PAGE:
Thursday, November 21, 2013

I Never Thought That I Would See…

A letter from the White House about the Transgender Day of Remembrance,
Transgender Day of Remembrance
Posted by Gautam Raghavan on November 20, 2012 at 03:52 PM EST

Earlier today, a group of transgender community advocates met with White House staff to mark Transgender Day of Remembrance and discuss ways in which we can work together to ensure dignity, equality, and justice for all people.

Throughout America and around the world, many transgender people face bullying, harassment, discrimination, and violence.  Far too often, we hear shocking and tragic stories about transgender people who have been assaulted and even killed because of their gender identity or expression.  The Obama Administration is committed to preventing violence against all people, including all members of the LGBT community, and this meeting was an important opportunity to explore ways to make our communities and neighborhoods safer.

At the meeting, community leaders highlighted a range of issues and concerns of importance to transgender people.  In the months and years ahead, we look forward to working to ensure the safety and wellbeing of all transgender people.

As we mark Transgender Day of Remembrance and reflect upon the lives that have been lost to violence and injustice, let us all recommit ourselves to ensuring dignity, equality, and justice for all people.

Gautam Raghavan is an Associate Director in the Office of Public Engagement.
But that was not all; the State Department released this,
Transgender Day of Remembrance

Remarks
John Kerry
Secretary of State
Washington, DC
November 20, 2013

The State Department joins people around the world in marking Transgender Day of Remembrance, honoring the memory of lives lost to violence provoked by fear and hatred of transgender and gender non-conforming people.

We have made tremendous progress in advancing the rights of LGBT persons. But when people continue to be harassed, arrested and even killed simply because of who they are and who they love, we know that we still have hard work before us.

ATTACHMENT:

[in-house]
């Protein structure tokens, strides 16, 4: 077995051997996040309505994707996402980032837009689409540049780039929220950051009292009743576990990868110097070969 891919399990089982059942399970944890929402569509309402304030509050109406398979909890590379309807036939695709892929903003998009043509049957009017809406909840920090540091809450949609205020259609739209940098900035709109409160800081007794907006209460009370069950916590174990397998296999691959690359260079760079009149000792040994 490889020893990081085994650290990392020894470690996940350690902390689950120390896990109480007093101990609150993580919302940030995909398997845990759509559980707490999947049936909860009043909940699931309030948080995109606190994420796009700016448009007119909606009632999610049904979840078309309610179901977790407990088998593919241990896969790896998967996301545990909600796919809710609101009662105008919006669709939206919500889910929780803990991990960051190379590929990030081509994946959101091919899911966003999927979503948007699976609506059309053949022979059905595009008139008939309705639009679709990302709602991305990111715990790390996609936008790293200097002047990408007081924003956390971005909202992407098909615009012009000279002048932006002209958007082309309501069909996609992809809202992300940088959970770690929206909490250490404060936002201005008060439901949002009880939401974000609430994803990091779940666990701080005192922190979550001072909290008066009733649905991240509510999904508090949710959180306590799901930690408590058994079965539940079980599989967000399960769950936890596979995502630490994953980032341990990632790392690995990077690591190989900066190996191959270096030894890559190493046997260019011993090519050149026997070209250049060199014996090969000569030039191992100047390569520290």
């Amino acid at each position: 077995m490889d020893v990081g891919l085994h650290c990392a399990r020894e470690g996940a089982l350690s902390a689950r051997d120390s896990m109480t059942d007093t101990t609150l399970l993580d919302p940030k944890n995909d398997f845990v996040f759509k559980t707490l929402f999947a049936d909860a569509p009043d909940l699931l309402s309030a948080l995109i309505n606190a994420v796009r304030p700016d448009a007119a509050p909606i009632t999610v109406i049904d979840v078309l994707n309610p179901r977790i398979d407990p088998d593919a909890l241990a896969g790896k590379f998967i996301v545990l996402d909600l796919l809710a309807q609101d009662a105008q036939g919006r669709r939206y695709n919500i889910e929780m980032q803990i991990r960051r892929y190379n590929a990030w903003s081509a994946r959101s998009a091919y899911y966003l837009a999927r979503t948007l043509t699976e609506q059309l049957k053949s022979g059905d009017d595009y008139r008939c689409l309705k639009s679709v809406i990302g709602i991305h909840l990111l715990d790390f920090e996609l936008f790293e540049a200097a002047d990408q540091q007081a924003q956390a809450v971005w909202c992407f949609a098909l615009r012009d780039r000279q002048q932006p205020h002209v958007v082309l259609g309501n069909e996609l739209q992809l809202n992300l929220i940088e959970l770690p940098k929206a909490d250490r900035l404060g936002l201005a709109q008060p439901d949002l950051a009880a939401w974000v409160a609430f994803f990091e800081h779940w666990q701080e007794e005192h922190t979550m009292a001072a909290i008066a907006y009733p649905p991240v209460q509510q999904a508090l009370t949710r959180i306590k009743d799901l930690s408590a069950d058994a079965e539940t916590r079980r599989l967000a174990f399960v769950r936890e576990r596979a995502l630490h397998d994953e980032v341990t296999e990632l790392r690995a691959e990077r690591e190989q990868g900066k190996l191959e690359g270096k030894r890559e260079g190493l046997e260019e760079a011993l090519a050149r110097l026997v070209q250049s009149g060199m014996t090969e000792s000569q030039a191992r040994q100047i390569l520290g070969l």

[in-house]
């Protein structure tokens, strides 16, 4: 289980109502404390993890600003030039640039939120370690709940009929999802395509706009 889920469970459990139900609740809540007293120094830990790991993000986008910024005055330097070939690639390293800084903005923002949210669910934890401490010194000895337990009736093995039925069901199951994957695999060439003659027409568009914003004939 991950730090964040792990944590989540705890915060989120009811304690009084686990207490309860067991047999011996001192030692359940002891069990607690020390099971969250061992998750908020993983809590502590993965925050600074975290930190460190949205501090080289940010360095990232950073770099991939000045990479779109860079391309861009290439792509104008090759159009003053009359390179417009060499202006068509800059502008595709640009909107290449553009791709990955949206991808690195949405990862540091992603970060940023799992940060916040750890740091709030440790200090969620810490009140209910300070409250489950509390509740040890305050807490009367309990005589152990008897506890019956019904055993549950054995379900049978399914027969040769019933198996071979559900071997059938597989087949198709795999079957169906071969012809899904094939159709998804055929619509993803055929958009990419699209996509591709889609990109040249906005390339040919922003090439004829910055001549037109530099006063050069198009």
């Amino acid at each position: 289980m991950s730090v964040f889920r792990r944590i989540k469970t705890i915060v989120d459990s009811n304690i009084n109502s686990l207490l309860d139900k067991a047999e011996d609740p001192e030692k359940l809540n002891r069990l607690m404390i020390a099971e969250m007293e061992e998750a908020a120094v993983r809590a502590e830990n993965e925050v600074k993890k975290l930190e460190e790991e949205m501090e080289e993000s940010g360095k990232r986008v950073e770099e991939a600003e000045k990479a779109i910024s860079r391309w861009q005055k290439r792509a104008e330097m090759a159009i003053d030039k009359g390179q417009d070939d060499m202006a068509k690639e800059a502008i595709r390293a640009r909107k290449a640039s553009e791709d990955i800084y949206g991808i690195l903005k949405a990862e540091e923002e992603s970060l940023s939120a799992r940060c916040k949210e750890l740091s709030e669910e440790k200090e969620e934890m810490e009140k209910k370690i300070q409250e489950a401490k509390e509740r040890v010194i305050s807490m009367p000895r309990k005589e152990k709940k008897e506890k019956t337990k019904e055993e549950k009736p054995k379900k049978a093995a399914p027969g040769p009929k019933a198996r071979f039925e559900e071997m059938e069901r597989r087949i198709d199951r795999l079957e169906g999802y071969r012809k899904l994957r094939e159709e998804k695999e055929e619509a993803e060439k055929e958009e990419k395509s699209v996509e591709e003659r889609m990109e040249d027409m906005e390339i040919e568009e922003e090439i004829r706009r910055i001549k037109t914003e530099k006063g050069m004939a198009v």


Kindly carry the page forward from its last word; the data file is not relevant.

The sad truth is that in too many places, including the United States, transgender persons continue to face violence and discrimination on a daily basis.

In too many cases, crimes against LGBT persons, including murder, are not thoroughly investigated or prosecuted. Transgender persons are frequently denied medical care and public services. They still suffer discrimination in employment, education, and housing.

Each of these episodes threatens our common humanity. Together, we pay a price when rights are trampled. And, together, we win when rights are protected.

That is why we are engaging diplomatically to address the specific challenges faced by transgender persons. And that’s why we will continue to urge other governments to protect all of their citizens regardless of their gender identity. Through the Global Equality Fund, we are increasing support to civil society organizations to combat bias-motivated violence targeting transgender persons.

The rights of gay, lesbian, bisexual, and transgender persons are not special or separate or different. They are basic human rights. And human rights are universal, not negotiable.

On Transgender Day of Remembrance, we renew our commitment to ensuring that all persons are able to live safely, freely and with dignity, regardless of their sexual orientation or gender identity.
Never in my wildest dreams would have thought that one day that the President of the United States would meet with the transgender community. People might criticized the president about the Affordable Care Act or other issues, but I believe he has done more for the LGBT community than any other president.

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